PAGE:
Similarities and differences in Turkey quake and what’s expected in B.C.
The devastating earthquake and aftershocks that rocked southeastern Turkey and northern Syria Monday has, for many, underlined the risks and dangers of a major earthquake hitting British Columbia.
The 7.8-magnitude earthquake toppled hundreds of buildings and killed thousands of people, the toll expected to rise as rescue workers search mounds of wreckage in cities and towns across the area.
Turkey sits on top of two major fault lines and frequently experiences earthquakes, although Monday’s was one of the biggest in at least a century.
CBC seismologist Johanna Wagstaffe says Monday’s massive quake happened after two tectonic plates became locked.
“That’s an area of the world where we have seismic gaps,” said Wagstaffe. “Basically, where we know we have locked sections of big faults that are waiting to go.”
She says there are similarities and differences in the type of earthquakes that struck Turkey and northern Syria — and the type expected to hit British Columbia.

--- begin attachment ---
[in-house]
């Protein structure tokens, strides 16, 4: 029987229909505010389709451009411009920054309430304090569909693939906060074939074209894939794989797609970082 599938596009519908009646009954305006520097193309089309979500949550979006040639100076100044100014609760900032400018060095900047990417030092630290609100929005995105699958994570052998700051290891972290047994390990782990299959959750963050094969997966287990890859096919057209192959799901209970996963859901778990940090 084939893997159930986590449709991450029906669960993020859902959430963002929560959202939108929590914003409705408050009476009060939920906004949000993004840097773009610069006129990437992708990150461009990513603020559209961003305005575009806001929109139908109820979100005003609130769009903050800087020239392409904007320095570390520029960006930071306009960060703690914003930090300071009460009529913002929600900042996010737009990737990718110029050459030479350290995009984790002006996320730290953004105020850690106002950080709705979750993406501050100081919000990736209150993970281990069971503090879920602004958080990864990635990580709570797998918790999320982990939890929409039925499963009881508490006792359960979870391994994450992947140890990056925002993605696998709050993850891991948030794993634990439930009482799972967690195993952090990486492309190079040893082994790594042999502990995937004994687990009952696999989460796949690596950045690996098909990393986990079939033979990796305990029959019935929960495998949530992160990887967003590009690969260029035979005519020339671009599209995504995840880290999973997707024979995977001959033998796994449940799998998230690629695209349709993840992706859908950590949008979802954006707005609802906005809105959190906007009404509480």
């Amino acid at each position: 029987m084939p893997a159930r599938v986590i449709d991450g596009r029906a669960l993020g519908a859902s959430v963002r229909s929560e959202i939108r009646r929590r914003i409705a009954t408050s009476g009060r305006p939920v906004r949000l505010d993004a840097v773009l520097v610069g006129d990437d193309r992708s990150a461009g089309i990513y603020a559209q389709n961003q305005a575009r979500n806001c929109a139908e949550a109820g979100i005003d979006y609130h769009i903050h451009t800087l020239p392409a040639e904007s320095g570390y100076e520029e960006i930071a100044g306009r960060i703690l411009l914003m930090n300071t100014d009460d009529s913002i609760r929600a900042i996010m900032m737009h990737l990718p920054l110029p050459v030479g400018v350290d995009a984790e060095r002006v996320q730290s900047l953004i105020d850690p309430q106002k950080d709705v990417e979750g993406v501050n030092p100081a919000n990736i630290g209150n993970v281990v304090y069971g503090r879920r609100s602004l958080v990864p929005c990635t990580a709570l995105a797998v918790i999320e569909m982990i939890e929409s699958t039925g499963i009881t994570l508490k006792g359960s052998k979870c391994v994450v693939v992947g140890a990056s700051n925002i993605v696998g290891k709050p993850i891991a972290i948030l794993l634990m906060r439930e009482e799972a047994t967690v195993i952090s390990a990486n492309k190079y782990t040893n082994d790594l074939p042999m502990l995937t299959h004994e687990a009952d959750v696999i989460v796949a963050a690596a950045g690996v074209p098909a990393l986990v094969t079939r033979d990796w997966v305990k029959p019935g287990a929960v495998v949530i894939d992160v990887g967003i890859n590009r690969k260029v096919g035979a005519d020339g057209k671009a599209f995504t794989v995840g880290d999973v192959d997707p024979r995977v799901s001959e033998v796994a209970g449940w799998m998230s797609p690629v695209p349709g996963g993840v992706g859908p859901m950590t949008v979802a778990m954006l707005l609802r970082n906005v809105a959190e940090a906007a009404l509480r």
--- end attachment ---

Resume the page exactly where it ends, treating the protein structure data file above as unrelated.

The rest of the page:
“It’s the fact that we, too, are in this seismic gap,” Wagstaffe explained. “The Cascadia subduction zone off the coast of Vancouver Island is an area where two plates have become locked.”
The Cascadia subduction zone is a 1,000-kilometre fault that runs from northern Vancouver Island to northern California. The fault itself is a boundary between two tectonic plates: the Juan de Fuca and the North American plate.
The Juan de Fuca tectonic plate is being forced underneath the North American plate. The energy from that movement is being stored up inside the rocks, waiting for the moment it will be released as a catastrophic megathrust earthquake — also known as “The Big One.”
Turkey’s earthquake was due to a transform fault, or side-to-side quake, where two tectonic plates slide past each other horizontally.